Economic Surveys have never been short on sound advice. But these have meaning only if there is the will to follow them.

The current mood among businessmen or consumers on the growth prospects for the Indian economy is largely one of uncertainty, tinged, at best, with the feeling that the worst may be over. This same uncertainty is reflected even in the Finance Ministry’s latest Economic Survey’s GDP growth projections for 2013-14, which range from 6.1 to 6.7 per cent. Compare this with last year’s Survey, which gave a more definitive forecast of 7.6 per cent, plus or minus 0.25 percentage points, for 2012-13. The fact that the latter has had to be successively scaled down to 5 per cent is probably the reason for a more open-ended prognosis this time. Even that assumes a continuing moderation of inflationary pressures (allowing the Reserve Bank to cut interest rates further), global economic growth looking up, and a normal monsoon – which are all themselves subject to varying degrees of uncertainty.

Given this overall hazy picture, it is good in some ways, though, that the Survey has chosen to be a little vague about growth projections and, instead, focus more on what needs to be done to bring back growth. Here, both its diagnoses and prescriptions are spot on. The high growth rates in the past decade were primarily investment-led and that was, in turn, enabled by a significant step-up in domestic savings. The genesis of the ongoing slowdown can, likewise, be traced to a drying up of investments, in which the Government has played a part in two ways. The first is by creating policy bottlenecks – whether in obtaining environmental clearances, fuel linkages or land acquisition – leading to many large projects getting stalled and vitiating the overall investment sentiment. The second is through runaway fiscal deficits, which lower the country’s savings and dry up much-needed finance for investments.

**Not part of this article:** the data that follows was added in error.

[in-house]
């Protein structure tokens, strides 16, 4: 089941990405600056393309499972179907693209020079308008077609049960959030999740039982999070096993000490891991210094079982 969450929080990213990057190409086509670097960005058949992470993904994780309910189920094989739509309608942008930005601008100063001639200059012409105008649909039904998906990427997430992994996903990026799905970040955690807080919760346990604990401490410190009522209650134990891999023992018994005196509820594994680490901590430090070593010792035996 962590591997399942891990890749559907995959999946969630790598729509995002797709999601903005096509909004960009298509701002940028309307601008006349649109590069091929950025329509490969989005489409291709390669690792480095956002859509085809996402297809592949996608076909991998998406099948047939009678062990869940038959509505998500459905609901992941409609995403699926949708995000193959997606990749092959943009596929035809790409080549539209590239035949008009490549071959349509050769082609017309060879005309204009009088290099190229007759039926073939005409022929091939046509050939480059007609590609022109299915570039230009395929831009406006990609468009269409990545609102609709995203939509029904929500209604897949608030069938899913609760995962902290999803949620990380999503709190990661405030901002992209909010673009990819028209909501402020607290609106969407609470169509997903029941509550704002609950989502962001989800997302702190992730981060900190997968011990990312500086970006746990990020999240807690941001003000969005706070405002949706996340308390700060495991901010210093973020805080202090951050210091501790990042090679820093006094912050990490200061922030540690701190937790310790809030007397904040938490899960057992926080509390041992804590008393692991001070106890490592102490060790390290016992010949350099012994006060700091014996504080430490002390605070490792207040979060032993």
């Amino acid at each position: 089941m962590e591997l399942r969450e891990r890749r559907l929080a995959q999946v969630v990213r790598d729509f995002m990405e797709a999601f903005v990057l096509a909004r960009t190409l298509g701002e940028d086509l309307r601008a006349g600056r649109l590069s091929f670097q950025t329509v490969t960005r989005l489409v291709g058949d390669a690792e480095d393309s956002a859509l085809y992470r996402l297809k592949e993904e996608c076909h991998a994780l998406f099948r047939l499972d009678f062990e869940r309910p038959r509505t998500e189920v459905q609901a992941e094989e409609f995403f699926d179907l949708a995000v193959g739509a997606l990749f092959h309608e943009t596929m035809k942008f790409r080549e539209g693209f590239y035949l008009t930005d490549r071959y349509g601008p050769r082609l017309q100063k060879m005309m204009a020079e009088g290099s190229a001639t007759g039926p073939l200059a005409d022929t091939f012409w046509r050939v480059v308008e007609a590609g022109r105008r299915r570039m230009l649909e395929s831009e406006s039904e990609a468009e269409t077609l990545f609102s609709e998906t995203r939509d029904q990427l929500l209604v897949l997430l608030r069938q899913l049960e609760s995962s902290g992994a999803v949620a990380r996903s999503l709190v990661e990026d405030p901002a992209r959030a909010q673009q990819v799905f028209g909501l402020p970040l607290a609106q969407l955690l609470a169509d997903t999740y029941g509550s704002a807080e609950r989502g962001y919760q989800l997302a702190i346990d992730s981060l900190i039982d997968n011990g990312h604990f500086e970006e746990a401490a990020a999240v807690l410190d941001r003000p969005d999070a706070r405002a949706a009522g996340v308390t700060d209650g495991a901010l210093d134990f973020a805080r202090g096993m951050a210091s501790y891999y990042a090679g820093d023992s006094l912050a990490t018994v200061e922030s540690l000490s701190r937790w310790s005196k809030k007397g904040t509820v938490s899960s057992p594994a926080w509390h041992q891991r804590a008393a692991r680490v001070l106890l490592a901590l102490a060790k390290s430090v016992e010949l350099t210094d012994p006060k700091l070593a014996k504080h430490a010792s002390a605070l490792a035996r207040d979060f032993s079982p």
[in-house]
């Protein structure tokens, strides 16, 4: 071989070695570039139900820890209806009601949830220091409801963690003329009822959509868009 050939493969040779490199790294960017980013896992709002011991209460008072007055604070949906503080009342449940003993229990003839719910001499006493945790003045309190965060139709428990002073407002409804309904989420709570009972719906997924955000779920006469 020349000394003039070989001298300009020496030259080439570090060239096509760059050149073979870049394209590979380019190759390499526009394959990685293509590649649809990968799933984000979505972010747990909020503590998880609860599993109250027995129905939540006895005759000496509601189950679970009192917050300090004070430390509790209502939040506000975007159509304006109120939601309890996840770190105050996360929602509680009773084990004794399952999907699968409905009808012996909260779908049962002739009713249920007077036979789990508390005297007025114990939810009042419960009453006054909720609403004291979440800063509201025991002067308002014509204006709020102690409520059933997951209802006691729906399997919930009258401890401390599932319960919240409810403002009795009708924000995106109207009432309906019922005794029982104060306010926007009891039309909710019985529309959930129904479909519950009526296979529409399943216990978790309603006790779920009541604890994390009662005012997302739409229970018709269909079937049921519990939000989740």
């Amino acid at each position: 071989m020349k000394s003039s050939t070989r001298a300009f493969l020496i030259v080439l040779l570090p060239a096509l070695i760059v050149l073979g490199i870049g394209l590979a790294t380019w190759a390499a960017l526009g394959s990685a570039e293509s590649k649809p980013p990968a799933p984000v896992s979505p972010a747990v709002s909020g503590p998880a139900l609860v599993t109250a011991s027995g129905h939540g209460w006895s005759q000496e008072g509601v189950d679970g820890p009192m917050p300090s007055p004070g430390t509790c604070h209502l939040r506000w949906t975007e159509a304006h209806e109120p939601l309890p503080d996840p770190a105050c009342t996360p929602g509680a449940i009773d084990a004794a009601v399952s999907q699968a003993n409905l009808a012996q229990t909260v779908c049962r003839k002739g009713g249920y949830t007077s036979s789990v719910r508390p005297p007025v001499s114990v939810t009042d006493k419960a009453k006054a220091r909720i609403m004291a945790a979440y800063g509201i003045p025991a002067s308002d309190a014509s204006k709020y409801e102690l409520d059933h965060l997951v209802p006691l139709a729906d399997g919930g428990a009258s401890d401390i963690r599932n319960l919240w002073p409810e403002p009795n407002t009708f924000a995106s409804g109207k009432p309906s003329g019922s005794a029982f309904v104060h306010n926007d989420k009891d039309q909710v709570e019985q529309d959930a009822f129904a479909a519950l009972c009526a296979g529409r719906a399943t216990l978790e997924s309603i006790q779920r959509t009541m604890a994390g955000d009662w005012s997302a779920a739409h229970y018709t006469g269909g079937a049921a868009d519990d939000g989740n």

From this follows its suggestions for breaking the current deadlock, starting with arresting falling domestic savings by reducing the Centre’s fiscal deficit to 3 per cent of GDP by 2016-17 and also offering inflation-indexed bonds to make it less attractive for households to invest their surpluses in gold. Fiscal consolidation would require removing open-ended subsidies and transferring these directly to the bank accounts of targeted beneficiaries, besides implementing a nationwide goods and services tax regime that will impart greater revenue buoyancy. This should be accompanied by reducing policy impediments to bring down delays in obtaining permissions, making the land acquisition process more transparent, allowing firms to exit as easily as they can enter to enable claims of workers and financiers to be expeditiously resolved, providing quality infrastructure through creation of integrated manufacturing hubs such as the Delhi-Mumbai Industrial Corridor, and so on. But then, we have heard all this before even from past Surveys. Good prescriptions ultimately have meaning only if the will to follow them exists.

(This article was published on February 27, 2013)
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